Valley FFA greenhouse is a dual-purpose greenhouse with long-standing traditions for Valley High School and Gilcrest, Colorado. For students without a car, the greenhouse is one of their few opportunities for agricultural education and job experience. Each year students enroll in the Greenhouse Production course where they learn through authentic assessments and hands-on learning. In the yearlong course high school sophomores, juniors, and seniors become versed in what it takes to run a greenhouse as well as the plant production industry. Each year thousands of plants are grown from seed or plug for a dual-purpose education and our annual spring plant sale. All plants grown are sold each year from the last week in April through the month of May with all proceeds going back into the greenhouse course and SAE program. In addition to classes in our facility, the Valley FFA Greenhouse employees a number of students. Students are held to high standards, similar to any green industry career. After filling out a job application and passing an entry-level knowledge exam students are hired. As students advance in the SAE they gain more responsibility and more independence. Students wishing to enter the horticulture and green industry as a career, advance through the program and enter the industry at a higher level or further their education at a college or university.
Colorado Proud is a program created by the Colorado Department of Agriculture in 1999. The goal of the program is to help Coloradans choose and experience quality products that are locally grown, raised or processed. The program started with 65 companies, now the program has more than 2,500 members including growers, processors, restaurants, retailers and associations statewide. In 2017, as part of Governor Hickenlooper’s Colorado Proud Month, the program launched the Faces and Stories of Colorado’s Agriculture. Faces and Stories of Colorado’s Agriculture is a month long interactive conversation with Colorado farmers and ranchers about their experiences. The campaign features a mix of in-person, video and online conversations; a statewide tour through agricultural communities; consumer events at farmers’ markets; and educational outreach with a strong social media component about the people behind Colorado’s agriculture. The 2017 campaign featured 15 farmers, ranchers, and producers in 74 media placements with an estimated total media reach of 437,503,942 with an estimated ad value of $219,501.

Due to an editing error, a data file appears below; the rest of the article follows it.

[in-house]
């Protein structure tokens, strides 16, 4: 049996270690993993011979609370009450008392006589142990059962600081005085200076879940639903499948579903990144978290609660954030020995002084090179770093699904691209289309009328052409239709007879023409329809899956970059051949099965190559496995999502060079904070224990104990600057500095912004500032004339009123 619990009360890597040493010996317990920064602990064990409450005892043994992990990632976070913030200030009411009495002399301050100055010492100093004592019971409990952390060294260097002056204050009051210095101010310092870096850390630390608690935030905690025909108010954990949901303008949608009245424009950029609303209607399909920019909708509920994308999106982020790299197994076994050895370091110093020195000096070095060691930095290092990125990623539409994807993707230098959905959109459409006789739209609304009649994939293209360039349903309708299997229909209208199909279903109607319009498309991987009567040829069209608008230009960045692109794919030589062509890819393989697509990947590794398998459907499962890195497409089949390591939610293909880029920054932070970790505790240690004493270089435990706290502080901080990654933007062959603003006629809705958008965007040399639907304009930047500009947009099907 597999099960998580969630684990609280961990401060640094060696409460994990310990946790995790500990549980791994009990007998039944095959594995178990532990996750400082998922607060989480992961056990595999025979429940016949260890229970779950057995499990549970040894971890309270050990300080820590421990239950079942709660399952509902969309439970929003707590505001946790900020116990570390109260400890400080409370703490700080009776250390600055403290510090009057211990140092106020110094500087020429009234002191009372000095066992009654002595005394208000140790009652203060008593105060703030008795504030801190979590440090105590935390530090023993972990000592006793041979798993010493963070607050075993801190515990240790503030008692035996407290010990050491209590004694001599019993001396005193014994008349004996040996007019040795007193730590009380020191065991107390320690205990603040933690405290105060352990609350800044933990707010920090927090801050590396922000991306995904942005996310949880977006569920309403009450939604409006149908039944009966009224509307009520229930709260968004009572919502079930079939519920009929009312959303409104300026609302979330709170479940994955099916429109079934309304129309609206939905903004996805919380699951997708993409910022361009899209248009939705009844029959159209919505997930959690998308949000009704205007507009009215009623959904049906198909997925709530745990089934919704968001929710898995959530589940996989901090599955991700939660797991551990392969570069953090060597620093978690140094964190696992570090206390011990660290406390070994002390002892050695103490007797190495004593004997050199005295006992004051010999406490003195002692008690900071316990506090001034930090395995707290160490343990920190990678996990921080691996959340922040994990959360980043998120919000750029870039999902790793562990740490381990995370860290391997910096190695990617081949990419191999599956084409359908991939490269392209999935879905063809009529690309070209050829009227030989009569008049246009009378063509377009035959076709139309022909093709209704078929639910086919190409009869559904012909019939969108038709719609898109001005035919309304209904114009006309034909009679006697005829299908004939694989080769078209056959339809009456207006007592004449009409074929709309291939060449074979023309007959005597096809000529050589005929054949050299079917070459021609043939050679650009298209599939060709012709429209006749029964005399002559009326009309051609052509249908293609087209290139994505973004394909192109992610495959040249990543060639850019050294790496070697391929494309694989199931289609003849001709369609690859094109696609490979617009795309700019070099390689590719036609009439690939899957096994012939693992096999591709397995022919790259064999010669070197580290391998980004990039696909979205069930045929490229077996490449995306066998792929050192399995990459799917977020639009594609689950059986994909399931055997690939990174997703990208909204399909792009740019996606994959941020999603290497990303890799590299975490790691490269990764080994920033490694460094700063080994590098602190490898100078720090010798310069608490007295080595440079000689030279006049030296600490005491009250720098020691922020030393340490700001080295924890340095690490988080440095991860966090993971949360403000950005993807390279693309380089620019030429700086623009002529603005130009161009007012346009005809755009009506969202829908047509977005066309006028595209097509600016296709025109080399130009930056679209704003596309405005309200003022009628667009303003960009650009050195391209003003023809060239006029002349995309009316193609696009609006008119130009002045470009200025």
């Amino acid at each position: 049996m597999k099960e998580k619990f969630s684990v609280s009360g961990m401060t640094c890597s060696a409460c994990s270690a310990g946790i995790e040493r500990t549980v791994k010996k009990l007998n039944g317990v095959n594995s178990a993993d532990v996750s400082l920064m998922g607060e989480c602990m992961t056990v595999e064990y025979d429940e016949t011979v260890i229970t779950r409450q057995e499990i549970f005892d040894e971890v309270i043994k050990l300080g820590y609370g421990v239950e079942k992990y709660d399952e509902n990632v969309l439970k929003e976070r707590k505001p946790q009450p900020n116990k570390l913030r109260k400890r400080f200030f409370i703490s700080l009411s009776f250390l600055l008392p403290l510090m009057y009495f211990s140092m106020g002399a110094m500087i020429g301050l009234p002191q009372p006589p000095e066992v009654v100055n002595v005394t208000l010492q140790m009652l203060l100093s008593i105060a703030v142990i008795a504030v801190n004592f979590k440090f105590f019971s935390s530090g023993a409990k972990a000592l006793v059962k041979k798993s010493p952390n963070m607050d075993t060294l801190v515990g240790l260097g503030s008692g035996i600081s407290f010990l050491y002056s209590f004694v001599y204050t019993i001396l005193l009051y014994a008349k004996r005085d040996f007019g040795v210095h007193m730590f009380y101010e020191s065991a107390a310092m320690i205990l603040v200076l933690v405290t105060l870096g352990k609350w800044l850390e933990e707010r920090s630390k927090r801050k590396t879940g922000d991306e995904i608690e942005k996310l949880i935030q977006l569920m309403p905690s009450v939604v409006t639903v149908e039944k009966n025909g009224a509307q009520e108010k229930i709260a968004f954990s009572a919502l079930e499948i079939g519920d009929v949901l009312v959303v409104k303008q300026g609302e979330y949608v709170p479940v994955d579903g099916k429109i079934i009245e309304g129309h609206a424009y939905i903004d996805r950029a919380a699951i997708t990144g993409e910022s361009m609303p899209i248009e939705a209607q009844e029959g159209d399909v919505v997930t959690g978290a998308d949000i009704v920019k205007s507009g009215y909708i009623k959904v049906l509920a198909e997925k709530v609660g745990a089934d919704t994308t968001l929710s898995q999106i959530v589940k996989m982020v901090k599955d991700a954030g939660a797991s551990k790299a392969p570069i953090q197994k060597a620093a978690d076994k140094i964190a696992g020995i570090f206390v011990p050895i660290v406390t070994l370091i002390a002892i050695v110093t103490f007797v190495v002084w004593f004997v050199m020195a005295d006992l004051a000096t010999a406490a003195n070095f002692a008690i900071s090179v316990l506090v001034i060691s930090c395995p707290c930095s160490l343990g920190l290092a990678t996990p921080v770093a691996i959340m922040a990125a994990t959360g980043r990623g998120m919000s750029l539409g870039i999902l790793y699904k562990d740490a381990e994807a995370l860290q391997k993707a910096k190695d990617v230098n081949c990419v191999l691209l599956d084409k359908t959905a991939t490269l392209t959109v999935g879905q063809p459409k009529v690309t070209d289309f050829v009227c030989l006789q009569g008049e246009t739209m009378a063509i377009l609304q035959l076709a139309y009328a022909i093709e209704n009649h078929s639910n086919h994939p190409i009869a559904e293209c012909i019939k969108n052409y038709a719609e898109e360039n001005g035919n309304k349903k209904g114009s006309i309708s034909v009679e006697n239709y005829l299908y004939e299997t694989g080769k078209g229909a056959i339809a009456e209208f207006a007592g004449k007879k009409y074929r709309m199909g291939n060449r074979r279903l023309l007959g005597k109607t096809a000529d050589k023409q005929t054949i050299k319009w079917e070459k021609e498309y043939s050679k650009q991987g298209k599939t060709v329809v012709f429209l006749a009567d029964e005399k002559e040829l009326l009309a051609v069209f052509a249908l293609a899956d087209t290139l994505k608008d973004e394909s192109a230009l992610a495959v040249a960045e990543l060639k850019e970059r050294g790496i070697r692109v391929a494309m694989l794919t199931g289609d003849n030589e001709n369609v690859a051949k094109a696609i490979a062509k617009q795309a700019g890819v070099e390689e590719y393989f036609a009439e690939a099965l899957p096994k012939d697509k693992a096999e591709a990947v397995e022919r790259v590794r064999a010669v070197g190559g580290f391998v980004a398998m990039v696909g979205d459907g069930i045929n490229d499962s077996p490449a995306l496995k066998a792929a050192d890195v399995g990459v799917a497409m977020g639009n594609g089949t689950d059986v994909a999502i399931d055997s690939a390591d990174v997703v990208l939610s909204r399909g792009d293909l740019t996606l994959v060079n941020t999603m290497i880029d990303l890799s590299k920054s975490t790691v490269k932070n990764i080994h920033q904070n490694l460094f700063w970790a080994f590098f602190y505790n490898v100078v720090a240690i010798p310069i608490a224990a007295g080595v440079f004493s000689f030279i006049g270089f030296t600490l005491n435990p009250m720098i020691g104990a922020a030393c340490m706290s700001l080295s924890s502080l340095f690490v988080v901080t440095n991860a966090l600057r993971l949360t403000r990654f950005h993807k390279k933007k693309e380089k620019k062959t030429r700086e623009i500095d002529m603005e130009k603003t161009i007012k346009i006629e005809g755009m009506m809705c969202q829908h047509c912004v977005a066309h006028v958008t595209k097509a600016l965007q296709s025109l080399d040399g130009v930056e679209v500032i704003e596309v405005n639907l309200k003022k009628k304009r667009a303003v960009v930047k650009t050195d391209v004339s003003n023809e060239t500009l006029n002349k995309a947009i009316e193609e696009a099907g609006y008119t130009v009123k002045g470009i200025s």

Numerous efforts around the state are underway to figure out how to create a water demand management system that can entice upper basin water users, particularly farmers and ranchers, to voluntarily dial down their consumption and get paid for it. These efforts face numerous challenges. For farmers these challenges include providing adequate compensation, not impeding long term operations, assuring low-participation barriers, and not threatening water rights. For irrigation providers these challenges include needing to be financially viable, maintaining easy management, and not threatening water rights. A pilot project in Western Colorado’s Grand Valley is prototyping an approach reducing agricultural water that addresses these challenges. The Grand Valley Water Users Association (GVWUA) is the biggest irrigation provider in the Valley and is spearheading the project. The GVWUA notes that the continued profitability of Western Slope agriculture is a significant motivator for their work. The next generation of Western Slope agricultural producers faces numerous challenges including, but not limited to, water supply. As they state in their report “If Western Slope agriculture can capitalize on its unique position amongst water users of the Upper Colorado River basin to reduce economic risk and increase long-term agricultural profitability through demand management, it is at minimum a useful exercise to explore the idea further” (GVWUA 2017, p. 1-2). In 2017, they conducted a pilot with $1 million in funding from the Colorado Water Conservation Board, the Nature Conservancy and the Water Bank Work Group. Ten producers spread across the Valley, with 120 acres or more under irrigation, participated in the program. The program enrolled over 1,000 irrigated acres and expected water savings was 3,178 acre-feet.